Auditory spatial attention in younger and older adults: A comparison of laboratory and self-report measures

Authors

  • Gurjit Singh
  • M.Kathleen Pichora-Fuller

Keywords:

Audiometers, Competition, Human engineering, Loudspeakers, Probability, Speech, Audiometric thresholds, Auditory spatial attention, Competing sentences, Multi-talker environment

Abstract

A comparison between laboratory and self-report measures in auditory spatial attention in younger and older adults are studied. Younger adult and older adult listeners with normal audiometric thresholds in the speech range were studied who were simultaneously presented with a target sentence and two competing sentences. Each sentence was presented from one of three different loudspeaker locations. Target call sign identity was defined on a visual display either before or after sentences were presented. One of four different probability specifications was visually displayed to indicate the likelihood of the target being presented at the left, center, and right locations. Comparing performance on likely and unlikely trials, it was found that although younger adults performed better than older adults by an average of 9%, the cost of switching attention was equivalent for older and younger adults, suggesting a lack of age-related differences in the suggesting ability to switch attention when listening in a multi-talker environment.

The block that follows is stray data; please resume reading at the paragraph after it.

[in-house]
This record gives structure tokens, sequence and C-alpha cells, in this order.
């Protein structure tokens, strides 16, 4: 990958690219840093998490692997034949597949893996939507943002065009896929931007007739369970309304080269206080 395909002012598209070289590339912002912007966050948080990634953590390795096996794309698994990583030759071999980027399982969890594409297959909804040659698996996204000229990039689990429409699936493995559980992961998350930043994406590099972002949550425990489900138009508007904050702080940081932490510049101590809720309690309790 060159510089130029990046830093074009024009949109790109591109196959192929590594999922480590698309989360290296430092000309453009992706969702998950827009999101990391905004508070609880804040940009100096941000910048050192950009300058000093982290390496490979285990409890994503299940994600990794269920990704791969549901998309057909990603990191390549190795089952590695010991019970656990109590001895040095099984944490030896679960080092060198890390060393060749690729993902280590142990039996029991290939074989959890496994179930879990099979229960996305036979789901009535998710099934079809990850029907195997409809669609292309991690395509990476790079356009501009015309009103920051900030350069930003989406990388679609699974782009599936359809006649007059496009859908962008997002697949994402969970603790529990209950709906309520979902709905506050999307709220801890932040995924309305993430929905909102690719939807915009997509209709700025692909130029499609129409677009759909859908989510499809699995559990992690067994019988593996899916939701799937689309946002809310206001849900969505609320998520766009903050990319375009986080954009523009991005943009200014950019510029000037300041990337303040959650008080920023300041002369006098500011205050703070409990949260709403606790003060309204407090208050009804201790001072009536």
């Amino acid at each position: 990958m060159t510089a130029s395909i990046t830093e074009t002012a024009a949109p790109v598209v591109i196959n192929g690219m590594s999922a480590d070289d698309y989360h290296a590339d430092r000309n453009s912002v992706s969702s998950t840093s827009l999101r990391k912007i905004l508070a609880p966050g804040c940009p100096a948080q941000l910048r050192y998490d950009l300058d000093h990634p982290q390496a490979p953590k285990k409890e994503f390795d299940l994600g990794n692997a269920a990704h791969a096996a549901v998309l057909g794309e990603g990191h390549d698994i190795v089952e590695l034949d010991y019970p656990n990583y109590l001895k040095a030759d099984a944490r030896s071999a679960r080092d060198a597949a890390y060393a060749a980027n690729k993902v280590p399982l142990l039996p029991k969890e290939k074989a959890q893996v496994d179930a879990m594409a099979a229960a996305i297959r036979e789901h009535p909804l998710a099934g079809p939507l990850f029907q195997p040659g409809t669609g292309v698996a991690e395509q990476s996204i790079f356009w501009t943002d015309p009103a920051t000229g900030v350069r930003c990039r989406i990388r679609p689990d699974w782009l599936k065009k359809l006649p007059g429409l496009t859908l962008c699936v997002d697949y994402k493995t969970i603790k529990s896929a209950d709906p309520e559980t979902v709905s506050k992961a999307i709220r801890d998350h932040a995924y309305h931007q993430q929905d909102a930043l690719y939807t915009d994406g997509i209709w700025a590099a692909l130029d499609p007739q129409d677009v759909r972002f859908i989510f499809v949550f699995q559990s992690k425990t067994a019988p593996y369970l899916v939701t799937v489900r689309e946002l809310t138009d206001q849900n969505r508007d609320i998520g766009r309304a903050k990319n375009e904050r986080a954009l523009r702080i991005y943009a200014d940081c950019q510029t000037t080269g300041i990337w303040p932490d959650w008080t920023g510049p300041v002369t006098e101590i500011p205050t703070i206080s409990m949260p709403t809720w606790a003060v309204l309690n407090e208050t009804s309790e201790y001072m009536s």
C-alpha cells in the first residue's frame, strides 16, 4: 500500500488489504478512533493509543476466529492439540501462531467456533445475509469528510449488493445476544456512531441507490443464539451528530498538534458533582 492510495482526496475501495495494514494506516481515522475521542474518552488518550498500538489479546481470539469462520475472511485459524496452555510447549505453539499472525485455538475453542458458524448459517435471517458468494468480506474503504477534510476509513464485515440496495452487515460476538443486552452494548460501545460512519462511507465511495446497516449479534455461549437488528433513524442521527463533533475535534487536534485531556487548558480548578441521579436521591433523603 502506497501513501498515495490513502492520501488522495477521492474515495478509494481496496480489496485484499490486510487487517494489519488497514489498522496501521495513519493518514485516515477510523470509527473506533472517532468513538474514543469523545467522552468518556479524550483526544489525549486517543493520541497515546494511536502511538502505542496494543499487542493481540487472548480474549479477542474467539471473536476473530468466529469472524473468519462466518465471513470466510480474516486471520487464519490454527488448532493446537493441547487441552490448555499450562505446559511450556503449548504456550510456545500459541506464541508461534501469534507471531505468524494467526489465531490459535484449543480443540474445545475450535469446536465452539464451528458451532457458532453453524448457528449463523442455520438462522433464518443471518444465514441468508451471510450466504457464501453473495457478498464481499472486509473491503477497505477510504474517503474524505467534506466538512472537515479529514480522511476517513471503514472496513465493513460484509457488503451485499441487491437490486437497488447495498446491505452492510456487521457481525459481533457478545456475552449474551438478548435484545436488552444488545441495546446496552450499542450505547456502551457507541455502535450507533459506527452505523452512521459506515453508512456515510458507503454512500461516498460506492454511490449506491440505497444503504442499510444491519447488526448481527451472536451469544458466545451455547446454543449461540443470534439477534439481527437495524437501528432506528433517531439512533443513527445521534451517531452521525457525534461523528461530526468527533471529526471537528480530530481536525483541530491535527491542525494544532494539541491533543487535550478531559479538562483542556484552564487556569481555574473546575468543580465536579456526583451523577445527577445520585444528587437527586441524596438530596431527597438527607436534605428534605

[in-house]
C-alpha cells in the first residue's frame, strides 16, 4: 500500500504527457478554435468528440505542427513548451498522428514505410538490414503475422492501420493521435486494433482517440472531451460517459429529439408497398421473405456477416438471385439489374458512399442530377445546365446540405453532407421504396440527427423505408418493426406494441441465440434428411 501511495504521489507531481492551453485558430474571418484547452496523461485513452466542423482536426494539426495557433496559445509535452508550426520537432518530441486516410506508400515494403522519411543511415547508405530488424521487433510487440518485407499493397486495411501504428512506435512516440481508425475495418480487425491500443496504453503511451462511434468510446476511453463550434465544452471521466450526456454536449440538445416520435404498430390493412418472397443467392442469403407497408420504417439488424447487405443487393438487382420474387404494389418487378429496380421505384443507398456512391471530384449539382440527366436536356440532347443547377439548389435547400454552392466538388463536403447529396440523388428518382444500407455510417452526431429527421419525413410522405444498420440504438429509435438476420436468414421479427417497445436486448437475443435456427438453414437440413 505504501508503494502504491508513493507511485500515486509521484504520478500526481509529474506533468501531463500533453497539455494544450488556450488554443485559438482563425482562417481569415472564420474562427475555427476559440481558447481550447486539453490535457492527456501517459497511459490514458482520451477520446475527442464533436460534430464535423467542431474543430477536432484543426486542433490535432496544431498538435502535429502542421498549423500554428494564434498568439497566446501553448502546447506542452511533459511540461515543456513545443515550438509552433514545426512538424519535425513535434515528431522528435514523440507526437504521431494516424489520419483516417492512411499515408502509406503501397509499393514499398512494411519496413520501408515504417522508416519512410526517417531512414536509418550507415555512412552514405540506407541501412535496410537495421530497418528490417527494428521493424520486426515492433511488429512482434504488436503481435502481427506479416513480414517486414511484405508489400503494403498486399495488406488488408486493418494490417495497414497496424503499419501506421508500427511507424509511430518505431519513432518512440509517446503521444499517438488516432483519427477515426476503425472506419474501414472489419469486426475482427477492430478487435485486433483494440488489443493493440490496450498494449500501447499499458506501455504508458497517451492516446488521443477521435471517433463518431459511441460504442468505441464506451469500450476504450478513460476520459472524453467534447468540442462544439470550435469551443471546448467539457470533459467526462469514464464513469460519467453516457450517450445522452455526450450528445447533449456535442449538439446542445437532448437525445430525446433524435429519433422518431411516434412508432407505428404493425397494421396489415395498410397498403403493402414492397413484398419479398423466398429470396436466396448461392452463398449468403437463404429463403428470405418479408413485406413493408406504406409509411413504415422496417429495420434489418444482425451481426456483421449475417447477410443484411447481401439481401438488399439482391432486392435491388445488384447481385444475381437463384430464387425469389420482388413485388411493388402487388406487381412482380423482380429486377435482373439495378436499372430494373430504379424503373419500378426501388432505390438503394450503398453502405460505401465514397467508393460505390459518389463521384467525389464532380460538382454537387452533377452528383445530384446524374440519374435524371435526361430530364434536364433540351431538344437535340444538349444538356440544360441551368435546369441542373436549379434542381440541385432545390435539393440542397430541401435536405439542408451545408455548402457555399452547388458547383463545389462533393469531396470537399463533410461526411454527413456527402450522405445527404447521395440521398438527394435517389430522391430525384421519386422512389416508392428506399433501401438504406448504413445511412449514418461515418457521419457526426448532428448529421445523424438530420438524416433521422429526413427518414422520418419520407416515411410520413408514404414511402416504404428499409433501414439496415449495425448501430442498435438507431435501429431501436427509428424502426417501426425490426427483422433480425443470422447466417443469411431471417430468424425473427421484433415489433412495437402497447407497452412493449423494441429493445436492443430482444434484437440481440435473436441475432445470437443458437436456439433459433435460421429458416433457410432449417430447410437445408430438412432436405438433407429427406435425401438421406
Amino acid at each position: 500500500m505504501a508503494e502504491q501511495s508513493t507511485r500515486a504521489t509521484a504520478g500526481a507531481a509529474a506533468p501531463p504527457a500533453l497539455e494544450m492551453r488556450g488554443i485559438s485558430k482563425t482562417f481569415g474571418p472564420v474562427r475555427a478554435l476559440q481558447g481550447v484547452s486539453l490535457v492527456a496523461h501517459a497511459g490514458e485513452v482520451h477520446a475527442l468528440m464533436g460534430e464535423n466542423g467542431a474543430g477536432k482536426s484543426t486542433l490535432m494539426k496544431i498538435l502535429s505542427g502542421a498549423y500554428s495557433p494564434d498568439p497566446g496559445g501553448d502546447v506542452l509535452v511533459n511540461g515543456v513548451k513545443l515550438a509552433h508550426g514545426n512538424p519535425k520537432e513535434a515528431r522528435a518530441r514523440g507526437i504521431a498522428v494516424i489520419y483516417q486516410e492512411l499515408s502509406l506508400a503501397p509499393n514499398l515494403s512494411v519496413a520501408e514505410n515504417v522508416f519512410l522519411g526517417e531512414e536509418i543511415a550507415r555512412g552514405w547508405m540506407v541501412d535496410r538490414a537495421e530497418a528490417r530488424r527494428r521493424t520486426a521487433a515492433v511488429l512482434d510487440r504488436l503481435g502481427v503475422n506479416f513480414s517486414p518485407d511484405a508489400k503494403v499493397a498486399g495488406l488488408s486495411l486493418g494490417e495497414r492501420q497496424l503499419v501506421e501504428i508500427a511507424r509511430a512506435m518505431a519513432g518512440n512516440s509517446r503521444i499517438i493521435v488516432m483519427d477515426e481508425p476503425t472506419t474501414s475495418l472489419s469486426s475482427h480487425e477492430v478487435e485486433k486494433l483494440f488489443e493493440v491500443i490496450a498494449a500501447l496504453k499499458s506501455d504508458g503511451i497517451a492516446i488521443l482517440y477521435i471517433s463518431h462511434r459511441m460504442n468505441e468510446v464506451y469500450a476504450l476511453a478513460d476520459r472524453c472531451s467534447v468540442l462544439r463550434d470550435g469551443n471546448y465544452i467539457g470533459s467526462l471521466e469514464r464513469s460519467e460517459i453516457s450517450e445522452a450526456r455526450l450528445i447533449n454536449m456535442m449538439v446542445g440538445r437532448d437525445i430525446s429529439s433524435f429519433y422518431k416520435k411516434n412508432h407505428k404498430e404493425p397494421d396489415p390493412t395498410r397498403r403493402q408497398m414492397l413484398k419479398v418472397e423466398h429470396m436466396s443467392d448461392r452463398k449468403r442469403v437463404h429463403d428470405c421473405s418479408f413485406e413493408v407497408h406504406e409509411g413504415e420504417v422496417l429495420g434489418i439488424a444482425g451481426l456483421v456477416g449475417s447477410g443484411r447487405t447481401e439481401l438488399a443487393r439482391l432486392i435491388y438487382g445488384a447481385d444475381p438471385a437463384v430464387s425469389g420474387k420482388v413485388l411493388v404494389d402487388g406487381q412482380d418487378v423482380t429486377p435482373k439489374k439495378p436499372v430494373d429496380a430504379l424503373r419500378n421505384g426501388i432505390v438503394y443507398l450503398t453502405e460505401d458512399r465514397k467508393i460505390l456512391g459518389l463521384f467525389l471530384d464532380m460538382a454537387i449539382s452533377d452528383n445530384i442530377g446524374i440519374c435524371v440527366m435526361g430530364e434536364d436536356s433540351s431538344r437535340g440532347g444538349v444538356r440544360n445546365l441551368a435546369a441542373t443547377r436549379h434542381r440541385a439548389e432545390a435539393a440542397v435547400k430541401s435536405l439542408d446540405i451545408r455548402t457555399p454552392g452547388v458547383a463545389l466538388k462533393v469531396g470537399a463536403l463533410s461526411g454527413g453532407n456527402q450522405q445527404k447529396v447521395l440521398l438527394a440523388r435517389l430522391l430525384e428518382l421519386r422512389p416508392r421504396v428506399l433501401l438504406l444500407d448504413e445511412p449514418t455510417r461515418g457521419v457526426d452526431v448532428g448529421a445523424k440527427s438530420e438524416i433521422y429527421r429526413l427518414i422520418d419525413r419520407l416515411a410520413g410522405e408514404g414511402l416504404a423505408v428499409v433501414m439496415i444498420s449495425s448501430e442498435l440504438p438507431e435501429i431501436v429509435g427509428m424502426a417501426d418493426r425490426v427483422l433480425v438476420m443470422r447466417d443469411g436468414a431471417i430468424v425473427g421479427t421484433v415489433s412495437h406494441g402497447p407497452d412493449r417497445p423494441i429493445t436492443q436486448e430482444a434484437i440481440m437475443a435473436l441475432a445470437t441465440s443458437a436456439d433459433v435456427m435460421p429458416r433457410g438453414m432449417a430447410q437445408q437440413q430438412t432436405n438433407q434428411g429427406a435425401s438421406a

Downloads

Published

2007-09-01

How to Cite

1.
Singh G, Pichora-Fuller M. Auditory spatial attention in younger and older adults: A comparison of laboratory and self-report measures. Canadian Acoustics [Internet]. 2007 Sep. 1 [cited 2021 Nov. 27];35(3):74-5. Available from: https://jcaa.caa-aca.ca/index.php/jcaa/article/view/1907

Issue

Section

Proceedings of the Acoustics Week in Canada

Most read articles by the same author(s)

1 2 > >>